Tabuh-Tabuhan is written in three movements, and its subtitle is "Toccata for Orchestra." Not a "symphony" in a strict sense, Tabuh-Tabuhan is also not written for an actual gamelan. Rather it is a hybrid, embedding what McPhee called "a nuclear gamelan" of pianos, celesta, xylophone, marimba, and glockenspiel amidst a traditional western orchestra. Balinese gongs and cymbals are also included. As a result, the sounds of Bali are simulated within a Western framework. Tabuh-Tabuhan draws upon the timbre, rhythm, and textures of Balinese music to achieve a cultural detente with the symphonic tradition of the West.

"Nocturne," the middle movement, gives a sense of McPhee's honorable intentions and cultural accommodations. Featuring an ethereal flute solo, the underlying orchestral accompaniment shimmers and pulsates with ideas transcribed from gamelan practice. Yet the flute is of European vintage, rather than the suling, a Balinese bamboo wind instrument. As McPhee wrote to his friend Aaron Copland, after returning to Bali in 1937, "I feel sure that this work is going to have great value for western musicians, if they survive." As Japanese aggression intensified, the notion of survival was omnipresent. At base, McPhee sought to preserve a culture that he feared might be annihilated, and he did so within the opportunities and limitations of his era.

The Mid-Century American Symphony

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Marc Blitzstein: Airborne Symphony

Leonard Bernstein conducts The Airborne Symphony by Marc Blitzstein.

A symphonic oratorio completed in 1946, with both words and music by Mark Blitzstein (1905-1964), the Airborne Symphony soars to the monumental, charting the history of human flight while offering an elegy for the massive devastation of World War II. This is a symphony with a didactic thrust. It was intended for "the people," as a catchword of the Roosevelt years put it, and its composer had ardent political convictions, believing that music had the power to inspire a better world. In many ways, the Airborne Symphony fuses Beethoven's Ninth with a radio play. It included a narrator, chorus, and soloists, using multiple voices to affirm a sense of community. And it appeared not long after Earl Robinson's Ballad for Americans (1939) and Aaron Copland's Lincoln Portrait (1942) — works that proclaimed a sense of civic responsibility.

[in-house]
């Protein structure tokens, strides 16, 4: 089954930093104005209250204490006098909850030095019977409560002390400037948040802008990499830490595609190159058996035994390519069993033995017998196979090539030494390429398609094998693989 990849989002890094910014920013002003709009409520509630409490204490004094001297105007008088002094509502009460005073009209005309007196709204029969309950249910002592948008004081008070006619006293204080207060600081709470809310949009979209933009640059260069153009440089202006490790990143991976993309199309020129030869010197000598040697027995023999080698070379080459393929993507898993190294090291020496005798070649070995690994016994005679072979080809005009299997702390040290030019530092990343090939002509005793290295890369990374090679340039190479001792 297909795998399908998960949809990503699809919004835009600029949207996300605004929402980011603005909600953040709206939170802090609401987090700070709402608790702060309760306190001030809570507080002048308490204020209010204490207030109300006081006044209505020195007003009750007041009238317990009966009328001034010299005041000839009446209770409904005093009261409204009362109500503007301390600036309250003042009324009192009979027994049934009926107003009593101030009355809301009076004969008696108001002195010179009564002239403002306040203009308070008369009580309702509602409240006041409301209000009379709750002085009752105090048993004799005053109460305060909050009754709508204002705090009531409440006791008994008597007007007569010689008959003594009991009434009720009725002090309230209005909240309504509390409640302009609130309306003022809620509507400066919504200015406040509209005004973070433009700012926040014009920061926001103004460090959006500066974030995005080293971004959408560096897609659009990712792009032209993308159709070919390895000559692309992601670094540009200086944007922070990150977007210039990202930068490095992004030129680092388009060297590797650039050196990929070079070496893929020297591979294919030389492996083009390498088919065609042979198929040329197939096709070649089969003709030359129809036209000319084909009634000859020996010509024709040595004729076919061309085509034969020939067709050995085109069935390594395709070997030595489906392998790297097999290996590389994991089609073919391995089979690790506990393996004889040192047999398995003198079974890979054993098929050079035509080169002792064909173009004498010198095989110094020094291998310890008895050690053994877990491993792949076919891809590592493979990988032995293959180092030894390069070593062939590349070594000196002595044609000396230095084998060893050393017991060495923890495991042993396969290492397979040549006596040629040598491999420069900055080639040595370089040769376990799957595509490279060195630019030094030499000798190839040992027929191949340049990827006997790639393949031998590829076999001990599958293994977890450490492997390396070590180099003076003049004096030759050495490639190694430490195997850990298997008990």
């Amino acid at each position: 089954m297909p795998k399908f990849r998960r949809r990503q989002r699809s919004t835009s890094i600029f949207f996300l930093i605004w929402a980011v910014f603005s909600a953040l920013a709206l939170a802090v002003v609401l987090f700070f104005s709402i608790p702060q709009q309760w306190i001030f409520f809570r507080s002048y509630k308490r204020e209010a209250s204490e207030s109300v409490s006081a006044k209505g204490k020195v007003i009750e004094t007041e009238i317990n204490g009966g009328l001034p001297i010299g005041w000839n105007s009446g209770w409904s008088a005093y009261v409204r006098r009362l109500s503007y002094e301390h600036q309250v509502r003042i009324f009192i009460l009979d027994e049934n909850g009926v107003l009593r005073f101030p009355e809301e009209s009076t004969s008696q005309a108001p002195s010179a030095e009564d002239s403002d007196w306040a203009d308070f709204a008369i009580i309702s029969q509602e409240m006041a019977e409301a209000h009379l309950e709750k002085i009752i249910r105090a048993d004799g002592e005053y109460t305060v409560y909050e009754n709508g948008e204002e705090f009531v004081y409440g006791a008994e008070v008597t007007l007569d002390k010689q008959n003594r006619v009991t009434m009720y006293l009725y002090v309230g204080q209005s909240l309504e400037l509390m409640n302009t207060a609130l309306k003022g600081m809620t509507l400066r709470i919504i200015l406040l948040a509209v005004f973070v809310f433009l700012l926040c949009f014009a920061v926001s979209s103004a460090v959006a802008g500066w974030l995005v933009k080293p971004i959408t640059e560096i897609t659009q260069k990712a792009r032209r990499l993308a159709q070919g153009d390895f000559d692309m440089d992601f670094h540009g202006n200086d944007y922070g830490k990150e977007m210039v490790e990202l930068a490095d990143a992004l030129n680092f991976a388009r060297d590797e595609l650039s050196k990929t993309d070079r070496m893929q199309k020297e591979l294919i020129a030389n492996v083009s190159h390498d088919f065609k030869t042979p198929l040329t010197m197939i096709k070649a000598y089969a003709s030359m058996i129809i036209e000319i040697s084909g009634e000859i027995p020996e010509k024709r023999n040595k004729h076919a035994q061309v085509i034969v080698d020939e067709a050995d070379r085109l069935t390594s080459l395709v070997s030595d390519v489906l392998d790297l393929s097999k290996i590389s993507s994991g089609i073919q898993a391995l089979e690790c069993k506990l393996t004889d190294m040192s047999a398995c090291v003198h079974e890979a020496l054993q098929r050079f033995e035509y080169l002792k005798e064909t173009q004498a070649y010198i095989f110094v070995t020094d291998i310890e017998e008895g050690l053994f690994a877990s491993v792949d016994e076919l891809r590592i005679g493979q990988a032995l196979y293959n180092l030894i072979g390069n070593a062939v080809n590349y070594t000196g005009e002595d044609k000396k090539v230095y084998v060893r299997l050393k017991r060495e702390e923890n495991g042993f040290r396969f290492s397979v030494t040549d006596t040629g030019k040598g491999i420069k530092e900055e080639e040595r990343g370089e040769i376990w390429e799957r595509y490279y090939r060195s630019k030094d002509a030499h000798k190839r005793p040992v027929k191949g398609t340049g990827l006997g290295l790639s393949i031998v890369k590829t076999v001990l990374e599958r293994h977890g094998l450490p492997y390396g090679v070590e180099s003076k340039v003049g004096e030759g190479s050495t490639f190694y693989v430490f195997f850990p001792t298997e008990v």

The mournful "Ballad of the Cities" delivers a eulogy for urban centers destroyed by aerial bombings, and the more intimate "Ballad of the Bombardier," for baritone and piano, is a gorgeous love song from a "white-faced 19-year-old bombardier" to his sweetheart back home. The Airborne Symphony premiered in 1946 with the New York City Symphony and the young Leonard Bernstein at the podium. A self-professed disciple of Blitzstein, Bernstein modeled both his political idealism and his musical style on this influential older colleague.

The Mid-Century American Symphony

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Walter Piston: Symphony No. 3

Jame Yannatos conducts Walter Piston's Symphony No. 3.

More than any other composer represented in this selection of symphonies, Walter Piston (1894-1976) made peace with the European tradition, becoming a master craftsman within its value systems. Copland once hailed him as "one of the most expert" in sheer technical virtuosity. As a result, Piston is often viewed as an intellectual composer, respected more for his skill in handling complex musical structures than for the emotional resonance of his work. But that assessment needs a reboot. Piston's music speaks powerfully, with a deep capacity for creating gorgeous orchestral sound.

Commissioned by the Koussevitzky Music Foundation, Symphony No. 3 was premiered in 1948 by the Boston Symphony Orchestra, conducted by Koussevitzky. By the time of this work, Piston was firmly established as a professor at Harvard, having taught some of the country's most eminent composers. His Symphony No. 3 won the Pulitzer Prize, but in the years since it has fallen into the dustbin of history.

The symphony, in four movements, hews to well-established norms, yet that doesn't mean it lacks poetry or pizzazz. The fast second movement starts off with a contrapuntal section that displays Piston's formidable technique. A spunky spirit emerges, with rhythmic energy and unpredictable rests. Suddenly a delicate middle section appears with a flute tune that shows Piston could evoke nature and nostalgia as well as Copland, even though the latter has enjoyed much more fame and fandom.